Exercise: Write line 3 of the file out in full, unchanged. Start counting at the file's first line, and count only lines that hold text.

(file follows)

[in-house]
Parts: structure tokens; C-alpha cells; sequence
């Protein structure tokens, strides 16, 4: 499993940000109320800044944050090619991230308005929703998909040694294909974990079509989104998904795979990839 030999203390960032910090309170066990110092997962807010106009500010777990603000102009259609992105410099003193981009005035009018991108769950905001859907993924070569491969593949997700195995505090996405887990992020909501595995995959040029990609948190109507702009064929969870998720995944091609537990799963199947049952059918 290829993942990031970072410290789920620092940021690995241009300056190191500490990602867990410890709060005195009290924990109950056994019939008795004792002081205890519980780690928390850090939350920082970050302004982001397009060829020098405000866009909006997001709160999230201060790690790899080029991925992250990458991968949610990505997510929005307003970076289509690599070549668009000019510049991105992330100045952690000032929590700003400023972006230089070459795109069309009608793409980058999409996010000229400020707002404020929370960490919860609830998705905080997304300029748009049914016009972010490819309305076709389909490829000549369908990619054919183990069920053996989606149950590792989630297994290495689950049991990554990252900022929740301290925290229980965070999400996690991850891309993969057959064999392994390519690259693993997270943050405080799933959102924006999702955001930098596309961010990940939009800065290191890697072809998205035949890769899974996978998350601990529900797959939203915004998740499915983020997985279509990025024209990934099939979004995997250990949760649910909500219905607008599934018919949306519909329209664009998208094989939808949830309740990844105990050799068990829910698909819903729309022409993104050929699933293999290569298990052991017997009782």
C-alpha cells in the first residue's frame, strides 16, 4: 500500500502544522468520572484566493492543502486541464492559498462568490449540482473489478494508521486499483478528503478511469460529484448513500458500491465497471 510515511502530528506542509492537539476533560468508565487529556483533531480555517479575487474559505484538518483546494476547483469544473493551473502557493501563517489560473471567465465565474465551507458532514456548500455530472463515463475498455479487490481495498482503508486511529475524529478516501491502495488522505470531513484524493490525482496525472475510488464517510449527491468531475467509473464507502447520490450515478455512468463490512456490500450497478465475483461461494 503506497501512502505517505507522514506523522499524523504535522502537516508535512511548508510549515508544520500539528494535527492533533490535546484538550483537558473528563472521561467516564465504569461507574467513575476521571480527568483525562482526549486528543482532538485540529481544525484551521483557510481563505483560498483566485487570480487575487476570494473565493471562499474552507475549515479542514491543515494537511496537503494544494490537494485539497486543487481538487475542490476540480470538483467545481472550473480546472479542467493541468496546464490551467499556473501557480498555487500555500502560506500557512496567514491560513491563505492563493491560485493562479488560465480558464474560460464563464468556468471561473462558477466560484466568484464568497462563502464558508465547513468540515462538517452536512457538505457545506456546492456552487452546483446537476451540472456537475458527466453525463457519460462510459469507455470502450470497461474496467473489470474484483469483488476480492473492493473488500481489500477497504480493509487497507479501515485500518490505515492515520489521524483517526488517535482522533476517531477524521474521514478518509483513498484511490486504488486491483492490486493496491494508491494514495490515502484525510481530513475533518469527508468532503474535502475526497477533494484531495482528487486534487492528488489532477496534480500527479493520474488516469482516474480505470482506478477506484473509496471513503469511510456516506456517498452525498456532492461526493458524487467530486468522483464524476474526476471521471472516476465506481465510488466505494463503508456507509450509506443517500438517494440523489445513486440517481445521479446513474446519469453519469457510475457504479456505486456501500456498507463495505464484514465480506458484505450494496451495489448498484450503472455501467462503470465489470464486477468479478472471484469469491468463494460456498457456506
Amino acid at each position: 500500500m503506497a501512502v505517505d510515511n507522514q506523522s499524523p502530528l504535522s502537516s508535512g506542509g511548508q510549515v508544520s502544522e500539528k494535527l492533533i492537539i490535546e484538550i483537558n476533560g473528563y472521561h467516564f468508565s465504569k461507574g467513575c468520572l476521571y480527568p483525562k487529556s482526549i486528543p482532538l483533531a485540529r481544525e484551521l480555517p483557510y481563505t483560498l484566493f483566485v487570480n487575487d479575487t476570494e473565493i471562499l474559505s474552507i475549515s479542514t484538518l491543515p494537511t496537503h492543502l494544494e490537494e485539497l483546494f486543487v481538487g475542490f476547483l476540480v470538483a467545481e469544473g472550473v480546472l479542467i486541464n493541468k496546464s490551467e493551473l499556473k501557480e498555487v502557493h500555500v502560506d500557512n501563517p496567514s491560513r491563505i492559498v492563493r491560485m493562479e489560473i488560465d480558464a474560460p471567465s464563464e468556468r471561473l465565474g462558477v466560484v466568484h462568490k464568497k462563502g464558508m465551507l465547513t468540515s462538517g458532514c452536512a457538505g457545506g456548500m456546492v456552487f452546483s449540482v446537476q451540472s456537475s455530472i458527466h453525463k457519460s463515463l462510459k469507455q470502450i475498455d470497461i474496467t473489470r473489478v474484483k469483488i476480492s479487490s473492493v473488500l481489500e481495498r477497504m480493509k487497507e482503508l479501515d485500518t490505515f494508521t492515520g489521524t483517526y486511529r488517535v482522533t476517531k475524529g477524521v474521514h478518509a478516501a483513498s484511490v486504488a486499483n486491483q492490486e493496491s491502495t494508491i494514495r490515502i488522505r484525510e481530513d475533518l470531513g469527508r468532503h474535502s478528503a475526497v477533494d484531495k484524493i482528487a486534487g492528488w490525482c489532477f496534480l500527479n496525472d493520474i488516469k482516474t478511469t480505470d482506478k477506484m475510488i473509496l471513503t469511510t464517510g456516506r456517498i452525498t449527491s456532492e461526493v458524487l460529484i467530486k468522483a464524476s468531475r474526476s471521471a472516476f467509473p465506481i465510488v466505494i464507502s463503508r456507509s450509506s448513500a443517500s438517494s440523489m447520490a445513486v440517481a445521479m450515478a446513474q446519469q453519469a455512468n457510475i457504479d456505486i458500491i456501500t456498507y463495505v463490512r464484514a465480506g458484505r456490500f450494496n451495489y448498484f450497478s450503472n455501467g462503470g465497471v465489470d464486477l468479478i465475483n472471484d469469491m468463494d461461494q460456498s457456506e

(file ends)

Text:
């Protein structure tokens, strides 16, 4: 499993940000109320800044944050090619991230308005929703998909040694294909974990079509989104998904795979990839 030999203390960032910090309170066990110092997962807010106009500010777990603000102009259609992105410099003193981009005035009018991108769950905001859907993924070569491969593949997700195995505090996405887990992020909501595995995959040029990609948190109507702009064929969870998720995944091609537990799963199947049952059918 290829993942990031970072410290789920620092940021690995241009300056190191500490990602867990410890709060005195009290924990109950056994019939008795004792002081205890519980780690928390850090939350920082970050302004982001397009060829020098405000866009909006997001709160999230201060790690790899080029991925992250990458991968949610990505997510929005307003970076289509690599070549668009000019510049991105992330100045952690000032929590700003400023972006230089070459795109069309009608793409980058999409996010000229400020707002404020929370960490919860609830998705905080997304300029748009049914016009972010490819309305076709389909490829000549369908990619054919183990069920053996989606149950590792989630297994290495689950049991990554990252900022929740301290925290229980965070999400996690991850891309993969057959064999392994390519690259693993997270943050405080799933959102924006999702955001930098596309961010990940939009800065290191890697072809998205035949890769899974996978998350601990529900797959939203915004998740499915983020997985279509990025024209990934099939979004995997250990949760649910909500219905607008599934018919949306519909329209664009998208094989939808949830309740990844105990050799068990829910698909819903729309022409993104050929699933293999290569298990052991017997009782």